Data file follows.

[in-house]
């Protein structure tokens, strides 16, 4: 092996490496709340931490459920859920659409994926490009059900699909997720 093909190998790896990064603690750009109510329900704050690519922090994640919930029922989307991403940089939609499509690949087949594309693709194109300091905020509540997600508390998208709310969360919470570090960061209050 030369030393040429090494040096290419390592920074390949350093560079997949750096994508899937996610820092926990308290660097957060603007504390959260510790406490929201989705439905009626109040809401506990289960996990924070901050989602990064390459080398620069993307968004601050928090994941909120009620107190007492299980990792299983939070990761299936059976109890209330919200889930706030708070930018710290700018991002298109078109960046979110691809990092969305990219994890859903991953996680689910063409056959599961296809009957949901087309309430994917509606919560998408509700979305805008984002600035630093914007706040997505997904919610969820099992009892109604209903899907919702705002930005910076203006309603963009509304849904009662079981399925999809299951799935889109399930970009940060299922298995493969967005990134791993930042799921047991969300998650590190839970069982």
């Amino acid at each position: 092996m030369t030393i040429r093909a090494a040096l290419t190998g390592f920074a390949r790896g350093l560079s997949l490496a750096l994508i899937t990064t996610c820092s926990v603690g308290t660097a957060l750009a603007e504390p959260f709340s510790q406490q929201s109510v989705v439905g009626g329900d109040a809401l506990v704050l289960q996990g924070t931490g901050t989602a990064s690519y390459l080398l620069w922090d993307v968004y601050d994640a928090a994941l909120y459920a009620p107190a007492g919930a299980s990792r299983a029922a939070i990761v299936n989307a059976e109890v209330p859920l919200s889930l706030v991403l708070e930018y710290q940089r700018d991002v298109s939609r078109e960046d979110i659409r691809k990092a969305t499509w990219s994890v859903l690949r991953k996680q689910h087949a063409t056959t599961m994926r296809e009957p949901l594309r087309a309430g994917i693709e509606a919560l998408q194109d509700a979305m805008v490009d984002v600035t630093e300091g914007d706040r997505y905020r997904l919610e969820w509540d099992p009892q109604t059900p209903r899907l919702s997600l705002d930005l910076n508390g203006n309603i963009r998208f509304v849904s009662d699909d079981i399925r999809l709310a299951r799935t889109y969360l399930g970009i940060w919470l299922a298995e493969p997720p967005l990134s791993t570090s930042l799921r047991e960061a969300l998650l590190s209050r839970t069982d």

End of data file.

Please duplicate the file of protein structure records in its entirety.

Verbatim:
[in-house]
């Protein structure tokens, strides 16, 4: 092996490496709340931490459920859920659409994926490009059900699909997720 093909190998790896990064603690750009109510329900704050690519922090994640919930029922989307991403940089939609499509690949087949594309693709194109300091905020509540997600508390998208709310969360919470570090960061209050 030369030393040429090494040096290419390592920074390949350093560079997949750096994508899937996610820092926990308290660097957060603007504390959260510790406490929201989705439905009626109040809401506990289960996990924070901050989602990064390459080398620069993307968004601050928090994941909120009620107190007492299980990792299983939070990761299936059976109890209330919200889930706030708070930018710290700018991002298109078109960046979110691809990092969305990219994890859903991953996680689910063409056959599961296809009957949901087309309430994917509606919560998408509700979305805008984002600035630093914007706040997505997904919610969820099992009892109604209903899907919702705002930005910076203006309603963009509304849904009662079981399925999809299951799935889109399930970009940060299922298995493969967005990134791993930042799921047991969300998650590190839970069982």
């Amino acid at each position: 092996m030369t030393i040429r093909a090494a040096l290419t190998g390592f920074a390949r790896g350093l560079s997949l490496a750096l994508i899937t990064t996610c820092s926990v603690g308290t660097a957060l750009a603007e504390p959260f709340s510790q406490q929201s109510v989705v439905g009626g329900d109040a809401l506990v704050l289960q996990g924070t931490g901050t989602a990064s690519y390459l080398l620069w922090d993307v968004y601050d994640a928090a994941l909120y459920a009620p107190a007492g919930a299980s990792r299983a029922a939070i990761v299936n989307a059976e109890v209330p859920l919200s889930l706030v991403l708070e930018y710290q940089r700018d991002v298109s939609r078109e960046d979110i659409r691809k990092a969305t499509w990219s994890v859903l690949r991953k996680q689910h087949a063409t056959t599961m994926r296809e009957p949901l594309r087309a309430g994917i693709e509606a919560l998408q194109d509700a979305m805008v490009d984002v600035t630093e300091g914007d706040r997505y905020r997904l919610e969820w509540d099992p009892q109604t059900p209903r899907l919702s997600l705002d930005l910076n508390g203006n309603i963009r998208f509304v849904s009662d699909d079981i399925r999809l709310a299951r799935t889109y969360l399930g970009i940060w919470l299922a298995e493969p997720p967005l990134s791993t570090s930042l799921r047991e960061a969300l998650l590190s209050r839970t069982d």